The problem is, whenever a technology such as 3D printing comes along, no one really has a clue about its real impact (it is well worth a look at the wonderful BBC Tomorrow’s World archive on YouTube –particular favourites are the clips about the first home computer, mobile phones and digital camera). So is the emergence of 3D printing a golden opportunity to prepare the next generation for a maker-based future? Should we spend taxpayers’ money placing 3D printers in schools as the UK did with PCs in the late 80s and early 90s with its ‘Microelectronics Education Programme’? Would providing ready access to 3D printers provide the next generation a chance to enter the workforce with essential skills for the 2020s and beyond? Possibly, but what would those skills actually be, and is using a 3D printer the best way to develop them?
Danielle George’s message is absolutely right – encouraging children to take an interest in how things work, and fiddling and experimenting with stuff develops really useful skills for life. And while you don’t need a 3D printer to do that, the arrival of a technology that makes making seem accessible, futuristic and fun rather than complicated, old-fashioned and boring is probably only a good thing.
You would need to have been on another planet not to be aware that ‘3D printing’ has become a much-hyped technology: just type it in to Google and be staggered by the mind-boggling scale and diversity of results you get. Underpinning this frenzy of interest is a technology that was developed 30 years ago. The label 3D printing is now used to describe several different technologies applied in a wide range of areas (for a summary of what 3D printing encompasses, this podcast may be useful).
But it is good to imprint powerful, tangible examples in our visitor’s minds. I find that showing them a few videos relating to one theme – 3D printing applied now in healthcare – usually do the trick:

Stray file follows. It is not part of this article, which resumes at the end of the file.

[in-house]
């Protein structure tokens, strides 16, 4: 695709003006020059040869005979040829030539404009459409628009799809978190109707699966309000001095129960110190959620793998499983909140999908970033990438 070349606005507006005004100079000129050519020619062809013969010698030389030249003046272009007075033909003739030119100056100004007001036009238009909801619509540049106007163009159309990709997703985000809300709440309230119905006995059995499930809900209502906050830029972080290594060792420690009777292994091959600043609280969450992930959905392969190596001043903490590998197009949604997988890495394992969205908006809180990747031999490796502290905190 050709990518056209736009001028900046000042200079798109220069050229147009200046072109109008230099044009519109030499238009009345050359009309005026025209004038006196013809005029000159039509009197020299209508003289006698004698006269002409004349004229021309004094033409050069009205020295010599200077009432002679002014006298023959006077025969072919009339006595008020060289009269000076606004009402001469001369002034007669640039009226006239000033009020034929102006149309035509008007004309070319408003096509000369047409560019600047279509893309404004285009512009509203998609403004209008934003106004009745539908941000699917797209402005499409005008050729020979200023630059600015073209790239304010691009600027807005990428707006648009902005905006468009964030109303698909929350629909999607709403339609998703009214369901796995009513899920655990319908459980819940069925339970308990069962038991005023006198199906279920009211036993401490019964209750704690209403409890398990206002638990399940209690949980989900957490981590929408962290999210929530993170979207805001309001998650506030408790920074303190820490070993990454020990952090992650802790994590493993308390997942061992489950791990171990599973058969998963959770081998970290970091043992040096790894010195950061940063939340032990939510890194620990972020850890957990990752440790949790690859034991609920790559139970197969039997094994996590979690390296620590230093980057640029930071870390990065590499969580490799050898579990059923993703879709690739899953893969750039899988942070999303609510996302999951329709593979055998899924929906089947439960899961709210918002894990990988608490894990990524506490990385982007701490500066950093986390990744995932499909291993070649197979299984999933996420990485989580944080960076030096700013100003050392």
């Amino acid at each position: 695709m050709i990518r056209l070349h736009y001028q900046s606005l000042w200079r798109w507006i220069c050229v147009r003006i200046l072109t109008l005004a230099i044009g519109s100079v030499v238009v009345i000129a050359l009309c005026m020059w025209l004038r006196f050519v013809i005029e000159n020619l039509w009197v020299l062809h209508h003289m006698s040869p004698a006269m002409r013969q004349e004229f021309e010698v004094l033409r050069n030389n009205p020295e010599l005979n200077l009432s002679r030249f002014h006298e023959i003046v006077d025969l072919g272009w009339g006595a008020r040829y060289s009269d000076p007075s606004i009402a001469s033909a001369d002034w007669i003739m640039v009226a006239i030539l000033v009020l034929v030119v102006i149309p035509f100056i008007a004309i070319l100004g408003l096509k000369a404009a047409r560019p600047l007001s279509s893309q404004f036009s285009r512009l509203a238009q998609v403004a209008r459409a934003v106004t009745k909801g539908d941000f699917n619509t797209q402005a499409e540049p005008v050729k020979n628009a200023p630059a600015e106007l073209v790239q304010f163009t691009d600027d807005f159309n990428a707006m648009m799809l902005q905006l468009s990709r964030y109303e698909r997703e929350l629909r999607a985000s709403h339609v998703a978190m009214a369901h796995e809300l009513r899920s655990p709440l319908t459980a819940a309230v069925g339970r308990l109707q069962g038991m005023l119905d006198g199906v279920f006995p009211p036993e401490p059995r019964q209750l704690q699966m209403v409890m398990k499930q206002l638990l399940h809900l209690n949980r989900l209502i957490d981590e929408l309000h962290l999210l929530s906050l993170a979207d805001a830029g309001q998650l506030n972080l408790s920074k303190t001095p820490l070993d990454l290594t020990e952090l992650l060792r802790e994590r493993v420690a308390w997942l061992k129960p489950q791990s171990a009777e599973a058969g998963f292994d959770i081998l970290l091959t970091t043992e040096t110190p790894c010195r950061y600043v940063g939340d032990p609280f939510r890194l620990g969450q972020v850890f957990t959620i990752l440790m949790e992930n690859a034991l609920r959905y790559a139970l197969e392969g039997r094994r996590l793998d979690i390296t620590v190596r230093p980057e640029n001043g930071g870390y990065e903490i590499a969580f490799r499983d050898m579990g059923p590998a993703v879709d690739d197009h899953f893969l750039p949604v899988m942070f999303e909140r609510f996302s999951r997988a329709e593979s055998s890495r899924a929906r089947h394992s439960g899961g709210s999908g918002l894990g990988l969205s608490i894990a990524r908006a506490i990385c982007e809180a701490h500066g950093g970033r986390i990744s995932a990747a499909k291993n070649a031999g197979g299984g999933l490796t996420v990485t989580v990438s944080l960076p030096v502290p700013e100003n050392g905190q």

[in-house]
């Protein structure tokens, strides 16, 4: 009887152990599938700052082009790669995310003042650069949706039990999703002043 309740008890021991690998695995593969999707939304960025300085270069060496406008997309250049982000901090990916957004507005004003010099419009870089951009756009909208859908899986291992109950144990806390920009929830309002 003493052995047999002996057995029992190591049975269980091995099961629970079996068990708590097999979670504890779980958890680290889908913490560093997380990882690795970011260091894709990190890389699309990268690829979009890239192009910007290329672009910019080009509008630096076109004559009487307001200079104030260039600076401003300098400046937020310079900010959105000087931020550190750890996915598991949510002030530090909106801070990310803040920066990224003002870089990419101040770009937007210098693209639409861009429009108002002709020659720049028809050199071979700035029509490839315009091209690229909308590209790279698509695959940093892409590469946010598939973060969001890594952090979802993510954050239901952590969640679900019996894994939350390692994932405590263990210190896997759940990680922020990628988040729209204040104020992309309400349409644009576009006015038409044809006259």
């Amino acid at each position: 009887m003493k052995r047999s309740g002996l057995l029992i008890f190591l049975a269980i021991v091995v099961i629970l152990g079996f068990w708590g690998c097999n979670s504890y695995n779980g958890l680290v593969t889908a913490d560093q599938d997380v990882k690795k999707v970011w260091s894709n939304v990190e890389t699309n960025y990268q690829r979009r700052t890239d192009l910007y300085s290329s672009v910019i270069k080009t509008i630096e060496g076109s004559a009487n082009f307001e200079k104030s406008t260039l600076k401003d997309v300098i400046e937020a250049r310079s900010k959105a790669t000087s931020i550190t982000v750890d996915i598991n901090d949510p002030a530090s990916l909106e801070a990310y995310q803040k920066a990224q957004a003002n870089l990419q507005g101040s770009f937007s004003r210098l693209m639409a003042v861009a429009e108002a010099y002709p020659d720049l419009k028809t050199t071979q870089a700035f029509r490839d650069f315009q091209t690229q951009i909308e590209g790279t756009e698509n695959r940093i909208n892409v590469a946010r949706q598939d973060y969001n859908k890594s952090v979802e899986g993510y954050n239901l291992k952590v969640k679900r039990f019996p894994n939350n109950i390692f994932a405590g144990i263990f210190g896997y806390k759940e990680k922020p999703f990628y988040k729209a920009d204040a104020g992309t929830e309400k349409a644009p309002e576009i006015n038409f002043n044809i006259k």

Project Daniel – using low-end 3D printers to support local communities in South Sudan in making low-cost upper-body prostheses.
3D printed vertebrae – a 12-year-old boy suffering from bone cancer became the first recipient of 3D printed artificial vertebra replacement.
However, looking beyond sector and product application areas, one of the most interesting issues is the potential impact that 3D printing may have on education, in terms of what skills are needed for the future, changing the way in which we learn, and transforming our perceptions of what engineering actually is. This will be the subject of the next post on this blog. In the meantime, if you’d like to keep up with trends in 3D printing, follow twitter.com/dfab_info.
The chart below was posted last week as part of an NPR article by Steve Henn on gender balance among coders and computer scientists. This is one of the starkest charts I’ve seen on a gender-related STEM (Science, Technology, Engineering, Maths) issue. What’s particularly jaw-dropping is that you can almost pinpoint the moment it happened and the technology that caused this profound change.
The article also highlights the distorting role of unconscious biases, and the way in which parents can unintentionally fix children on set pathways from which it is very hard to deviate as they get older. This was discussed recently in a great BBC Horizon programme entitled Is Your Brain Male or Female? One part of this programme focused on the ‘pink-blue’ toy debate, and showed how parents and carers unconsciously encourage children to play with ‘boy’ and ‘girl’ toys. The programme interestingly also explored whether this is entirely a nurture rather than a nature thing by getting monkeys to choose which type toys they preferred – watch the programme to see the surprising results.
Steve Henn’s article is yet other illustration of the importance of getting the message about STEM right at the earliest ages, how easy it is to unintentionally distort the message, and the impact that can result from not making the message clear. This has been recognised for a long time, but clearly we need to ensure that clear, accurate, unbiased information about what STEM is (and isn’t) is widely disseminated. It is therefore great to see a new attempt being made to help define one part of STEM – the role of engineers and engineering – in a new report from the Royal Academy of Engineering. But there’s a way to go before we overcome some of our deep-seated biases, such as those beautifully summed up in this video.